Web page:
Robert M. Brookby

Why there's nothing wrong with a "just right" market

Robert M. Brookby , Portfolio Manager, 8/23/2017


  • A “Goldilocks” environment of moderate improvement bodes well for stocks.
  • Earnings growth has improved significantly in 2017.
  • The Trump administration still has the power to directly lower regulatory barriers.
We crossed the halfway point of 2017 amid kicking and screaming in response to an eighth year of rising stock prices. The voices of disbelief have been citing risks ranging from North Korean ICBMs to disappointment in Trump’s legislative agenda, as well as discomfort with equity valuations and market leadership from a narrow band of FAANG stocks. Also, we hear more than ever before about “market structure” changes — fundamentally agnostic, blind-buying of stocks via ETFs and index funds that has broken the valuation function for professional investors.

Don't lose sight of fundamentals

It is human nature, especially when assessing the markets and economy, to try to look for drama — to view conditions as either great or terrible. The media in particular tends toward hyperbole. Fortunately, headlines are our least-used investment tool. My perspective is that the market would do well to refresh on the literary rule of three. That is, the porridge does not have to be too hot or too cold. It can be “just right.”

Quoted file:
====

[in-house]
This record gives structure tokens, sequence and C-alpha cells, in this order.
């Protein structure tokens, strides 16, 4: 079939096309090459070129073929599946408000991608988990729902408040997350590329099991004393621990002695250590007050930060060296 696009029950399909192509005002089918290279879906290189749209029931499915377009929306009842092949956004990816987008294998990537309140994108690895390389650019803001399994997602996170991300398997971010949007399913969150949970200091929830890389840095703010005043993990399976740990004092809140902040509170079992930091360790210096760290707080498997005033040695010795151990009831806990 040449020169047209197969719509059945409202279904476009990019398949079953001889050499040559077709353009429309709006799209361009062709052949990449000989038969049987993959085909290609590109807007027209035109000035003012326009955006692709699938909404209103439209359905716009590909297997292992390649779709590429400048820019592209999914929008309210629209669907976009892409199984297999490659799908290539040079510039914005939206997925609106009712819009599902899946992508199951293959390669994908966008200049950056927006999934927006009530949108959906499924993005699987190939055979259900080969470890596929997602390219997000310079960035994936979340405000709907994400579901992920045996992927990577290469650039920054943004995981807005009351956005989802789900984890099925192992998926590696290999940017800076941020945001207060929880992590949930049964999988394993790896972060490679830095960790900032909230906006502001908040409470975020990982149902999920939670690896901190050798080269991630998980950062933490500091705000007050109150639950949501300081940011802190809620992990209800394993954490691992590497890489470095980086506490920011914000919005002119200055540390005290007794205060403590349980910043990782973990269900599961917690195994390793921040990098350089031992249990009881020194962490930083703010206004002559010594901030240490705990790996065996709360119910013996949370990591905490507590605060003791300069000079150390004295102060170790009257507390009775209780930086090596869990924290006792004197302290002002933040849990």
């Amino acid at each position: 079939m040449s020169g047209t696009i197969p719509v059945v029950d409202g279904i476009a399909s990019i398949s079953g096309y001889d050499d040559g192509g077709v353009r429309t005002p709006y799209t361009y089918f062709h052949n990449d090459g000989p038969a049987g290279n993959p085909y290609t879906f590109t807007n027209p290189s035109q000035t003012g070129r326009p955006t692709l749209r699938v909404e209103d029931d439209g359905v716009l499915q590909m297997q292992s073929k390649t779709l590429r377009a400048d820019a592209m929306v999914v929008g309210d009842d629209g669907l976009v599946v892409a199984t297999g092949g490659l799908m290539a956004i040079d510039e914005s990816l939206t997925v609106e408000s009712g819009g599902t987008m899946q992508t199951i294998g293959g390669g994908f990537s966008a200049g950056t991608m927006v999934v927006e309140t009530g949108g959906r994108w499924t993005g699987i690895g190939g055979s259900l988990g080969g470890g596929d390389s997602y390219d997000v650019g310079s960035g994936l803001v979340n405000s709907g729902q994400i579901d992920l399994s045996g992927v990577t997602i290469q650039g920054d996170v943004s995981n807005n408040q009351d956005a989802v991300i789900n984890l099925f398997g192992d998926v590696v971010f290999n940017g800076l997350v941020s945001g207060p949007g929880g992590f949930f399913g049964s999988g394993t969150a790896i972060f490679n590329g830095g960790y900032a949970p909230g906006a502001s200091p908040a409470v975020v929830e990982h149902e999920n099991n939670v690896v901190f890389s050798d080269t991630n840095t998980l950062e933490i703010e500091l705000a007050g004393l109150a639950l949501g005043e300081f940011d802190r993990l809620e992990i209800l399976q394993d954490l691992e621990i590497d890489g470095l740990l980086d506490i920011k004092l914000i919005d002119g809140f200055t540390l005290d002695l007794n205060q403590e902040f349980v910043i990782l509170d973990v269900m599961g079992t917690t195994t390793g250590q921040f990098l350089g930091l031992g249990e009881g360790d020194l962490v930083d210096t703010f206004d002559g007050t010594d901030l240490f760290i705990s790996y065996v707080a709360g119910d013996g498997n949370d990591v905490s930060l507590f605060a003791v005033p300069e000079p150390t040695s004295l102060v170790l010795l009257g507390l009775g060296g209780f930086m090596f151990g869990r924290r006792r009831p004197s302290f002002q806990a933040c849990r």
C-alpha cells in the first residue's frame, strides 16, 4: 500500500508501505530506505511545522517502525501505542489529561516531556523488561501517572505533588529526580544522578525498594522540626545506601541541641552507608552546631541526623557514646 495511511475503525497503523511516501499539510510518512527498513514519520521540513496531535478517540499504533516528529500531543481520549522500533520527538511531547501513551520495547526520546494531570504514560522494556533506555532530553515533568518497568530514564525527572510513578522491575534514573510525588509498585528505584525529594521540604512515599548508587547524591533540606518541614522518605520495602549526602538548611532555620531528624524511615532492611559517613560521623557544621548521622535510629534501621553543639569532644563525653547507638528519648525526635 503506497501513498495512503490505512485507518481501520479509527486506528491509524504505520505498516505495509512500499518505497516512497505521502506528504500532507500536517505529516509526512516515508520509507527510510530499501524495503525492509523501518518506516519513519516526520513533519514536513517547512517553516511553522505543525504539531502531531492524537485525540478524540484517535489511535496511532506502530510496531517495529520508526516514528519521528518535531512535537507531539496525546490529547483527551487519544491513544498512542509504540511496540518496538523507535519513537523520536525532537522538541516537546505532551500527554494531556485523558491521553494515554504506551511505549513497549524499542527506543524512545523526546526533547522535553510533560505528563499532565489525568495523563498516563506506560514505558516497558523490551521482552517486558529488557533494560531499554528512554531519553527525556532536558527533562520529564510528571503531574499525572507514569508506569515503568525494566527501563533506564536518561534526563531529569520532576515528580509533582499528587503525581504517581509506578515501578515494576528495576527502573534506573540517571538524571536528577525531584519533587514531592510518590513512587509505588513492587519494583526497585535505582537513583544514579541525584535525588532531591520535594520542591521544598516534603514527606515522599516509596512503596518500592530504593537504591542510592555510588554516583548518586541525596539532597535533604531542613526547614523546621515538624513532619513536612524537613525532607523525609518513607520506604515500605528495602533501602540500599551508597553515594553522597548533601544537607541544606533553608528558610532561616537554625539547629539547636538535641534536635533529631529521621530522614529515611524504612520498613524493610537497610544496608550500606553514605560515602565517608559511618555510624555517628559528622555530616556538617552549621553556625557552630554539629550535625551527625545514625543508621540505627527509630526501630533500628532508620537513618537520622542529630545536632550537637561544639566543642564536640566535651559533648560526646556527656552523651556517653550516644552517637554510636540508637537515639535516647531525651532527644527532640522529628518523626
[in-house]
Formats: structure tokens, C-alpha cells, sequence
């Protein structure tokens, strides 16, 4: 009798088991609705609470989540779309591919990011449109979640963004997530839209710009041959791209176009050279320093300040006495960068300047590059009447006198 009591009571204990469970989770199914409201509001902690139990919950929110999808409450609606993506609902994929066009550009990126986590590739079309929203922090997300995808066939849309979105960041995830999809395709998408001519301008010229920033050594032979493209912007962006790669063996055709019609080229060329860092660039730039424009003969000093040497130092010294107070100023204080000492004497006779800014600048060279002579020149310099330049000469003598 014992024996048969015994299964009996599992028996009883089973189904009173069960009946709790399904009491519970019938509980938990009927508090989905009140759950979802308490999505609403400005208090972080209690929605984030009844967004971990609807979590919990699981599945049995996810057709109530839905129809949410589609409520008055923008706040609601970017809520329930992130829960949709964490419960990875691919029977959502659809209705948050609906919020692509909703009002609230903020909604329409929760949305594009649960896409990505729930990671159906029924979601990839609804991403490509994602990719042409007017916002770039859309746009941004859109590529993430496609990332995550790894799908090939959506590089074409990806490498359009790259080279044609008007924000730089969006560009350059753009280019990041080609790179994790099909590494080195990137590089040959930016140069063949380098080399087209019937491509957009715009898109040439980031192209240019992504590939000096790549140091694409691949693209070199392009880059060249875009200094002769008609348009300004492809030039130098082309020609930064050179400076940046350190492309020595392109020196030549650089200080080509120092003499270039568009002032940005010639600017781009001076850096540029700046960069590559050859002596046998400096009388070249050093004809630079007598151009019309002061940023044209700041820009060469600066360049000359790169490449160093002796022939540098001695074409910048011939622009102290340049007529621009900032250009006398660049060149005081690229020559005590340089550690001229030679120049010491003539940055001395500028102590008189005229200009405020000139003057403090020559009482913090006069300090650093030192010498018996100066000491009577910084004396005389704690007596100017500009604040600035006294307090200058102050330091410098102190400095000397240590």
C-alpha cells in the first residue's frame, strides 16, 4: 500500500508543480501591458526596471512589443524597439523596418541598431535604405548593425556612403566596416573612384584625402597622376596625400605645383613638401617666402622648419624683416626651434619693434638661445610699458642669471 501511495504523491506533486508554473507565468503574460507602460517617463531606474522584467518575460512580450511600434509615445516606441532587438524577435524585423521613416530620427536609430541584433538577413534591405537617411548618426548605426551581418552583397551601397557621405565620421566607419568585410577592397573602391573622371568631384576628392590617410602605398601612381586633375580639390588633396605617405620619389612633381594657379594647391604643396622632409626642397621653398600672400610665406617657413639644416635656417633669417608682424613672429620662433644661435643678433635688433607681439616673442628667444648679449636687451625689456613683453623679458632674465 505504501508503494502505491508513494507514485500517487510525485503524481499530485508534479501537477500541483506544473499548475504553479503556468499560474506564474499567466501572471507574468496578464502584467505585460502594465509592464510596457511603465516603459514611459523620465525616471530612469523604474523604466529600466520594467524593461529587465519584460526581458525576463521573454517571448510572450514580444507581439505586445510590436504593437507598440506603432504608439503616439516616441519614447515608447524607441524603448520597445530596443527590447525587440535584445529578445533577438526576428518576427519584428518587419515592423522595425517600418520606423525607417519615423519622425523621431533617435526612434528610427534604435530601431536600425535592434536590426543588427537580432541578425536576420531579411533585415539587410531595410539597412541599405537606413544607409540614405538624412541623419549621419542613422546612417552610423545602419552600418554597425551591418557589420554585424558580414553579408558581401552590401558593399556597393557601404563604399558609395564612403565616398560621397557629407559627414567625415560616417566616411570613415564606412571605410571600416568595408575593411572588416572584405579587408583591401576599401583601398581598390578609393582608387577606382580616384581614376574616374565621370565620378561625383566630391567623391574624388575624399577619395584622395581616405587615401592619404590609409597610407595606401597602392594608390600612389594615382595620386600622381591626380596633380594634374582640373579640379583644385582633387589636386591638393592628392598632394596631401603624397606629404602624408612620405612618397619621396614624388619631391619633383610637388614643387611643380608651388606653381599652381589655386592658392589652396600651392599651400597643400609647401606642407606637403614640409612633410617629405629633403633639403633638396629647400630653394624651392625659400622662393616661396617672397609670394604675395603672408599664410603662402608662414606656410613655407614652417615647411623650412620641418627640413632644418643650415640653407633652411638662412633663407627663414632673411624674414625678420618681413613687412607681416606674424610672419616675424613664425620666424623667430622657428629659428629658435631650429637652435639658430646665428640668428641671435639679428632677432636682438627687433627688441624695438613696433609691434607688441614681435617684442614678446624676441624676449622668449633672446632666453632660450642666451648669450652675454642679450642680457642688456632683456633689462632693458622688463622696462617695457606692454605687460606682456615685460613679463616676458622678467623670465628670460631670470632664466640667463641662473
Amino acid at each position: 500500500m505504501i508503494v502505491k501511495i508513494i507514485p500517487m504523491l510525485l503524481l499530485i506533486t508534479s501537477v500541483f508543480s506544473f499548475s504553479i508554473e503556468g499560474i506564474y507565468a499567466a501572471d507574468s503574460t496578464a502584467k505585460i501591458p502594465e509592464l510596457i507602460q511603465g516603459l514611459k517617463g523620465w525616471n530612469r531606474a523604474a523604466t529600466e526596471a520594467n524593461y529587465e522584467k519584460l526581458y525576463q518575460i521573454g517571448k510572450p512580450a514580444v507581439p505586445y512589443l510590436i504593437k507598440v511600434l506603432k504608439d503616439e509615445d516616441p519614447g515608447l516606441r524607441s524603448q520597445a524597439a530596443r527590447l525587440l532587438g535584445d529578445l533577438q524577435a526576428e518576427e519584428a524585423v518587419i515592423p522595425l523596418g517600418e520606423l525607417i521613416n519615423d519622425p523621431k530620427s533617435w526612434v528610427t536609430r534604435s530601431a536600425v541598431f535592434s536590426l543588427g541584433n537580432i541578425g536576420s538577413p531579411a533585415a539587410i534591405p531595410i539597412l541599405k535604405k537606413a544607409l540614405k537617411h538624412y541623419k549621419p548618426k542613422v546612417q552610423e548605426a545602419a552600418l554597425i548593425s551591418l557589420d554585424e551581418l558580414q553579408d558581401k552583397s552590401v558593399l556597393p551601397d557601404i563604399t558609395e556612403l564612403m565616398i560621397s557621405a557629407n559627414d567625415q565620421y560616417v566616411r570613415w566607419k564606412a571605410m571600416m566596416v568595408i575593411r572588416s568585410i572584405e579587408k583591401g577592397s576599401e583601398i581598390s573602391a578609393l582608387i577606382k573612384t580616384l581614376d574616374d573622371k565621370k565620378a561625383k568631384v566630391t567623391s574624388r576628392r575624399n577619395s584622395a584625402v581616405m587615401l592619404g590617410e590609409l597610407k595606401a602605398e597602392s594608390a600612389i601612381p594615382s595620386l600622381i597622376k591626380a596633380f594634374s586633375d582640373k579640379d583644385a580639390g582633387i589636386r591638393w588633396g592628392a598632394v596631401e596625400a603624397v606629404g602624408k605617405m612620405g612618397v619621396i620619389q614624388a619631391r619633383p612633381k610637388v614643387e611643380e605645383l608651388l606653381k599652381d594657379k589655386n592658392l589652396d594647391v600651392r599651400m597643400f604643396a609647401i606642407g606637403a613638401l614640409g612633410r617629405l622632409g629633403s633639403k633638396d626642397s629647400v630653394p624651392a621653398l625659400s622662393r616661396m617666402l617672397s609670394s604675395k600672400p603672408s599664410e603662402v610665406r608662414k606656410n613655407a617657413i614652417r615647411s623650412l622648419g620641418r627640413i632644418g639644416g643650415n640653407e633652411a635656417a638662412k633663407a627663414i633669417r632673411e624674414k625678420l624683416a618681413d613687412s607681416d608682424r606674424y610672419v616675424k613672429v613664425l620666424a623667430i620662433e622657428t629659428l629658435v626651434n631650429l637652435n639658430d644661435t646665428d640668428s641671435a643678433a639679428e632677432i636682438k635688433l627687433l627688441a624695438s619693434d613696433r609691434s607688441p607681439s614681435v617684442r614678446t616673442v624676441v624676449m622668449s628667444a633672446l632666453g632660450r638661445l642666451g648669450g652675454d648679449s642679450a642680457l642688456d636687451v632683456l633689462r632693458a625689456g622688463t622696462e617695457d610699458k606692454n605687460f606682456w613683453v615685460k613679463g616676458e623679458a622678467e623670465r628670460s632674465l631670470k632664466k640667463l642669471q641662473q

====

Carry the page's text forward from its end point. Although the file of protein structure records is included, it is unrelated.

Among the positive forces we have seen in 2017, two stand out in my view:

  • Earnings growth has improved significantly from 2016, and we are likely to see a second consecutive quarter of double-digit growth for the first time since 2011.
  • Global economic variables have shown a greater level of positive synchronization than at almost any time since the Great Recession.
A brighter picture for corporate earnings

The “no drama” economy

Although the wind has come out of the sails of the reflation trade and Congress has been bogged down, we haven’t seen anything that has completely derailed economic growth or the corporate earnings outlook. Along with a slow and steady advance for stocks, we have seen moderate improvements in wage growth, employment, consumer confidence, and consumer spending. While moderate changes may not generate headlines, they tend to bode well for stock market performance and investor sentiment. The improvement is not dramatic, but it doesn’t have to be.

What else keeps the market’s porridge “just right?” Demographics, globalization, technology, and debt levels have combined to keep global growth slow enough so that inflation remains below central bank targets.

Just enough change in Washington

There is another factor that could have a positive influence on the equity market. Despite the failings with its legislative agenda, the Trump administration still has the power to directly lower regulatory barriers — and it is doing so. I believe business leaders are still in the process of responding positively to this, which has implications for investment and capital formation in the private sector.

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